It's been a while, and versions seem to have changed a lot since then, however you used to be able to simple convert the qs itself to a string or the query attribute contained within the qs, and it would spell out the sql for you.
sql = str(qs) or
sql = str(qs.query)
That being said, django modifies the table names. It's probably not
MyTable you're looking for, but
appname_my_table. Browse the django core to find out exactly what the naming specification is, or perhaps get it from
model_instance._meta.db_name or similar property.
update: ok it seems I misunderstood the question, you don't want to 'print' the queryset to inspect the sql it generates at all, you need the ModelAdmin to pass a RawQuerySet instead of a regular QuerySet to its ChangeView.
Short answer: No, its not going to work that way. They are two very distinct classes.
It looks like they behave the same, because you can iterate them and when you do it turns out to contain proper model instances. However its missing a plethora of other functionality that the ModelAdmin's changeview has come to rely upon over time. I'm not even sure if it actually has a Manager.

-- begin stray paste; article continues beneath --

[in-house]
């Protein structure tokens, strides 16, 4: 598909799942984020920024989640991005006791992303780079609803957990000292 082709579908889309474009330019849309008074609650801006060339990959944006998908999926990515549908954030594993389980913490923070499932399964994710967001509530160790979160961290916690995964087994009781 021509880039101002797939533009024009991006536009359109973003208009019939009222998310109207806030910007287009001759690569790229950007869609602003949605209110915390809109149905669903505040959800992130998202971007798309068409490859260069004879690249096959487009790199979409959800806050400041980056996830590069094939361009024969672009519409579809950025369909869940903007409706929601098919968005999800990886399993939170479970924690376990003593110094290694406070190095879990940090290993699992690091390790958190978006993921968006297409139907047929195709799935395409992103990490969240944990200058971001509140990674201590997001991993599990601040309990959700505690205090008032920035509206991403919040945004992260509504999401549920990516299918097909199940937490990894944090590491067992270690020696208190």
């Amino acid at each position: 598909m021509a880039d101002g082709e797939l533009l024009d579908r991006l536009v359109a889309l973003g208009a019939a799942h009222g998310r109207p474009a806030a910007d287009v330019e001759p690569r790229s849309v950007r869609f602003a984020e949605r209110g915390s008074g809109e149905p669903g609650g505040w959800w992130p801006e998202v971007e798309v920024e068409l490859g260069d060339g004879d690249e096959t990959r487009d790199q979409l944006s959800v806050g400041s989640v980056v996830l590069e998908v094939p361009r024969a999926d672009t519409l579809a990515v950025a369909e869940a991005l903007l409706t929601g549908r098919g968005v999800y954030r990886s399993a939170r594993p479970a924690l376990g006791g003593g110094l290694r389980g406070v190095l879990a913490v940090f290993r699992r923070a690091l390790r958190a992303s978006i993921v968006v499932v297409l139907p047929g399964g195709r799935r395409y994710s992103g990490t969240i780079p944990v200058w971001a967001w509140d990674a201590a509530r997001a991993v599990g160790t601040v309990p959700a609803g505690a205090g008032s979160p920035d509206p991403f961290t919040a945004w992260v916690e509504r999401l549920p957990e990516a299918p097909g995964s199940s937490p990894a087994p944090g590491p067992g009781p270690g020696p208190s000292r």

The only option that comes to mind, is using either:
Model.objects.extra(...) instead of
Model.objects.raw(...), so that it returns a proper QuerySet.
Create a view using your database software, Postgres or MySQL, what have you. And map that to a simple django Model.
You can try and recreate all the missing functionality by wrapping the RawQuerySet in a little proxy class that passes everything on to the RawQuerySet and implement the missing methods yourself. I do not recall which those were, probably you need to override
__or__, provide it with a custom manager, at the very least. I've done this before and its very possible but I guarantee a lot of work, especially if you expect ALL of the usual admin magic to work, think filterspecs, search, inline relationships. Expect to hurt your brain, or learn to live without most of the admins benefits you've come to love.
The thing is, using
raw(...) basicly results in being entirely seperated from django's ORM, even though at first glance it fools you into thinking that this is not the case (primarily because its iterator returns proper Model instances). Ofcourse your ModelAdmin's ChangeView has not got the slightest clue of what to do with it.